Ciroc Vodka: Reinterpreting Black Gender and Sexual Desire

This ad is interesting because it simultaneously reinforces and refutes black gender stereotypes. Sean “Diddy” Combs, a rap industry maven and spokesman for Ciroc vodka, is featured with three women. The ad targets black people who listen to rap music. By putting a twist on the rap industry’s gender and sexuality stereotypes, the ad reinterprets black gender and sexual desire.

Black masculinity has traditionally been associated with promiscuity, especially in rap music. Although the ad implies a sexual dynamic between Combs and the women, there is an absence of the “raw, uncivilized sexuality” (Hill Collins 151) connected to the physical body that is typical of black media representations. Instead, Combs’ sexuality ties to his economic capital, as the ad sells the classy, luxurious lifestyle that makes him appealing to the women. The ad supports the idea that black men with enough money can do whatever they want, as “money is the ultimate source of liberation in capitalist America” (Hill Collins 158).

Black femininity, on the other hand, “reinforce[s] notions of an inappropriate, female strength” (Hill Collins 179) through media portrayals of uneducated, unrefined “bitches” with masculine tendencies. In Dreamworlds, we saw that black women are objectified in hip-hop music videos as sex dancers. The women in this ad, however, demonstrate traditional notions of white femininity. Instead of flashing their bodies in provocative dance moves, they are lounging elegantly. If white women with the same clothes, hairstyles, and postures replaced the black women in the ad, they would look perfectly in place. However, the ad does not completely avoid black female stereotypes. Killing Us Softly showed that advertisements often feature black women in a jungle context, as though they were exotic animals. Here, one woman is wearing a zebra print dress, reinforcing the association between black women and exotic animals.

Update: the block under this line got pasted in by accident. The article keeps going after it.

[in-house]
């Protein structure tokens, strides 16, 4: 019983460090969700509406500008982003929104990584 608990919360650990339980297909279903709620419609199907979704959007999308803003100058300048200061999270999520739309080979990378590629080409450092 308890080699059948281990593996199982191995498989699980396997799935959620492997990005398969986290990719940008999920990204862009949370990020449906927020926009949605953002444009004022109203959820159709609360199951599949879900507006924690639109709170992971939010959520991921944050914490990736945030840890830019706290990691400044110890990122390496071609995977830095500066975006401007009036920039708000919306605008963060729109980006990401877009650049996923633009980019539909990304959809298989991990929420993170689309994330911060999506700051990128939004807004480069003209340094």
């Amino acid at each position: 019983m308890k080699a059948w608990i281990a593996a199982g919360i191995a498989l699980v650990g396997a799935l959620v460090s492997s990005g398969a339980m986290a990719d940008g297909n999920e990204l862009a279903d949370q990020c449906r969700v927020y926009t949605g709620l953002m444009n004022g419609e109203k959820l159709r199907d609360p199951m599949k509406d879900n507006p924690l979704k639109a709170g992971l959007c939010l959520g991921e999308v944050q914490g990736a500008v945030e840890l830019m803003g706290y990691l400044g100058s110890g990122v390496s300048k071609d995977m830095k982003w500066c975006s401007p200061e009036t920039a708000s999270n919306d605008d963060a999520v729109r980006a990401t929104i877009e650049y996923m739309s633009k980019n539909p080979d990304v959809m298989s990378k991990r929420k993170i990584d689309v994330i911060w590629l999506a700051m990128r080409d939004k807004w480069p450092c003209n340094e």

Hill Collins, Patricia. “Booty Call: Sex, Violence, and Images of Black

Masculinity.”Black Sexual Politics: African Americans, Gender, and the New

Racism. New York [u.a.: Routledge, 2004. 149-80. Print.

Jhally, Sut, Andrew Killoy, and Joe Bartone. Dreamworlds 3: Desire, Sex & Power in

Music Video. Northampton, MA: Media Education Foundation, 2007.

Kilbourne, Jean, Sut Jhally, and David Rabinovitz. Killing Us Softly 4: Advertising’s

Image of Women. Northampton, MA: Media Education Foundation, 2010.


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